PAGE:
But in an instant, things were different. New hirees, strong in self-confidence if short on experience, were making demands. Yesterday's self-termed slave labor force had wrested control of the tiller, and the captains of the ship were charting a new course.
George Anders, senior editor and Silicon Valley bureau chief of Fast Company magazine, observed "more of a sense of 'I'm here, I'm ready for responsibility. Let me go do it.' I think, by and large, this is good. We don't need a version of the old German apprentice system where at age thirty-six you were finally declared a master craftsman and you could begin doing whatever it was you wanted to do."
Upheaval at Salomon Smith Barney was also cited in the same piece in the New York Times. "The youngest workers are having their dues paid for them," trumpeted the article, headlined "At a Wall Street Firm, Junior Voices Roar." A twenty-three-year-old analyst had submitted a list of demands that detailed thirty-six ways the firm could retain their junior members (in addition to their $70,000-a-year salaries). The list included — in part — concierge service, videotape return service, free toothbrushes for business trips, stock perks, free gym memberships, better car service, and beds where the burned-out could relax at work. And BlackBerries.
The sword had been passed. The question remained: Just who was in training for what?
Instant entitlement has swept upon us like a tidal wave, in the turbulent wake of the Tech Babies, just one of a flurry of trends that is spawning a fundamental paradigm shift in how we work, live, love, and, even, exist in a world that is changing underfoot as we attempt to negotiate the shifting sands. In a speech to the Women of Silicon Valley Summit in April 2000, Hillary Clinton called the wiring of the country and its impact "as significant as electrifying the country in the 1930s." Certainly few circumstances in history can compare with the impact of the Internet, and even those that can cannot claim the swiftness with which the Internet has been embraced. According to Jupiter Media Metrix, in 1996, 14 percent of Americans were online; in 2000, the number had surged to 44 percent. In 1998, the average person spent nine hours a month online. Two years later, the number was nineteen. The Strategis Group in Washington released statistics including the facts that in 2000, more than half of all U.S. adults were online; that daily home use of the Internet skyrocketed 50 percent from the previous year; and 57 million adults, or 28 percent of the American population, used the Internet from home every day. In the same year, the percentage of adults who shopped online more than doubled their spending, from $1.72 billion to $3.6 billion. And they're getting plenty of early exposure. According to a Newsweek/Kaplan poll of parents with children in kindergarten through eighth grade in the fall of 2000, 75 percent of them had computers at home and 62 percent were connected to the Net. More than half of the children in grades K to 4 used computers at least a few times a week.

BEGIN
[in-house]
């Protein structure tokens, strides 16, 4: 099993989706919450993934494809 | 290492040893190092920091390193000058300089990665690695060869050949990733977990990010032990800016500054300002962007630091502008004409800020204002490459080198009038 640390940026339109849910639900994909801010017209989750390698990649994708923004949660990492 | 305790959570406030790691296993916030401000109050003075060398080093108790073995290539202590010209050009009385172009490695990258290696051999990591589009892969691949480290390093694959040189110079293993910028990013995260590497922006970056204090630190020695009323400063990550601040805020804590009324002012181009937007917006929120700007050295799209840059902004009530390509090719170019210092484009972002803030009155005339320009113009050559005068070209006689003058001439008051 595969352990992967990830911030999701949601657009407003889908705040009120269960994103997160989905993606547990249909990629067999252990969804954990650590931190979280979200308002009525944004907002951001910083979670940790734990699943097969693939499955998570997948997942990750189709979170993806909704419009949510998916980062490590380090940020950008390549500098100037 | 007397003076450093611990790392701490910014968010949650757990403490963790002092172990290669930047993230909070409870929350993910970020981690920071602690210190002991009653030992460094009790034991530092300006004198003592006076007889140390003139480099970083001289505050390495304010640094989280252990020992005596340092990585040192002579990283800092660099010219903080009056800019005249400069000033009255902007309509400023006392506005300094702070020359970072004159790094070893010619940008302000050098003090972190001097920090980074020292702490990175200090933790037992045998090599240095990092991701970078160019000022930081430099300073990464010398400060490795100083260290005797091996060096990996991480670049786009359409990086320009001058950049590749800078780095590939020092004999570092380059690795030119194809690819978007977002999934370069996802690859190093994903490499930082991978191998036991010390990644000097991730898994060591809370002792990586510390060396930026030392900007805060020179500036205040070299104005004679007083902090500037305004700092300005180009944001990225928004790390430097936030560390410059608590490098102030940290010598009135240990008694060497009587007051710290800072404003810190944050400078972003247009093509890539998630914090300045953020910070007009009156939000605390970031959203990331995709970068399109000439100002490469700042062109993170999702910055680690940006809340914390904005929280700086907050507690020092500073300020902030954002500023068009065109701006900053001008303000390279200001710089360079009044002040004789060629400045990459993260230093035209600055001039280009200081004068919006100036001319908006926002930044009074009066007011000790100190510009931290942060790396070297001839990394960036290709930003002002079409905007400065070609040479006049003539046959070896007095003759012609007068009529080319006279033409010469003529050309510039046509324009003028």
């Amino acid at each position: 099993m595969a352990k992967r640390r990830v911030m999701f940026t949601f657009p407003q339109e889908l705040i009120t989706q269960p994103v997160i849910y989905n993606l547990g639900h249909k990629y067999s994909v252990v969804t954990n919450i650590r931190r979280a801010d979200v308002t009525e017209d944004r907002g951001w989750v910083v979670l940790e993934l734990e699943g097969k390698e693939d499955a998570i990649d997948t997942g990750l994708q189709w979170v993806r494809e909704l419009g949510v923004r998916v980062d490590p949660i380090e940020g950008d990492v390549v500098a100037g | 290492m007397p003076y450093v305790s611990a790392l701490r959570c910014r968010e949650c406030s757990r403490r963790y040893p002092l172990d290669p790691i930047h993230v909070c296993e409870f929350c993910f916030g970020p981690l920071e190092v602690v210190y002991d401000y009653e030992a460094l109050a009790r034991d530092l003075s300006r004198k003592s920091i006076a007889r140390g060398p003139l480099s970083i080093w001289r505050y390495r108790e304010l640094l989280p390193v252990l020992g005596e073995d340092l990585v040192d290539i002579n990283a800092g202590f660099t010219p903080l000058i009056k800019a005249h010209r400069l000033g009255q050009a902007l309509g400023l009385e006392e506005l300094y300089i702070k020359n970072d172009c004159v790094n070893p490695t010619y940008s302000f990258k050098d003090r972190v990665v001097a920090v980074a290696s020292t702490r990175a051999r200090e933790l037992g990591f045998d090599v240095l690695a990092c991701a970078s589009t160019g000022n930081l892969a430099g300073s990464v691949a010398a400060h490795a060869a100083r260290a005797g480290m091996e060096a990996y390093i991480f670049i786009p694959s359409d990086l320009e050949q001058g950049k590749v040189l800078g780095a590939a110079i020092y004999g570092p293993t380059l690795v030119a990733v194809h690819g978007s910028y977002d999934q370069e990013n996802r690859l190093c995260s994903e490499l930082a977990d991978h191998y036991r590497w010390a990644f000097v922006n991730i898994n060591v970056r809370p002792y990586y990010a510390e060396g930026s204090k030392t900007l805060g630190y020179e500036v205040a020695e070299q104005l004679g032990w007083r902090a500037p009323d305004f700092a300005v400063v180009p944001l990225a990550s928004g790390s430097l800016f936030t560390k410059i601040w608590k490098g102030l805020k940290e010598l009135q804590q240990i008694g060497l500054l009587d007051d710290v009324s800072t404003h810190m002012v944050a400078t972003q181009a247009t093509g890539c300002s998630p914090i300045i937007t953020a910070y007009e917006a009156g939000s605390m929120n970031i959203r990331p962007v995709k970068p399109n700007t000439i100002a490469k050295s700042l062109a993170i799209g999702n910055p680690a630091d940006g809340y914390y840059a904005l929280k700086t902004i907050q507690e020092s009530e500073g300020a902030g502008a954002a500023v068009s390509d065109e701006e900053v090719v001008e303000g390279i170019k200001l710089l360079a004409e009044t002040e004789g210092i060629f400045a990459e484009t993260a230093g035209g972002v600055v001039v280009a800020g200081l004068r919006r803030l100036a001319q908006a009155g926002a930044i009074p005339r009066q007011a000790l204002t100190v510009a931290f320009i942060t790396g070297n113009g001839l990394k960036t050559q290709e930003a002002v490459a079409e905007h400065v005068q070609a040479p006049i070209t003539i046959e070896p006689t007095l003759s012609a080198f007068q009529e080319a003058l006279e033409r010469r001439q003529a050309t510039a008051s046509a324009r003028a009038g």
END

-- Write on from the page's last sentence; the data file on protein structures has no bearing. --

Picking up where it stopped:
OK, they use computers. Doesn't almost everybody, certainly everybody in the business community? How does this entitle anybody to cut to the head of the line? The answer is, for this group it's irrelevant, because there is no line. True, a lot of people are standing there, queued up like the line exists. But there is a whole group of people who are line phobic. You're thinking a volatile stock market, job market, or economy is going to shake them to their senses? Think again. For the most part, it's beyond the point to them, because they were born outside the line, they grew up outside the line, and that's where they're operating, even if they are starting at ground zero of the career trajectory.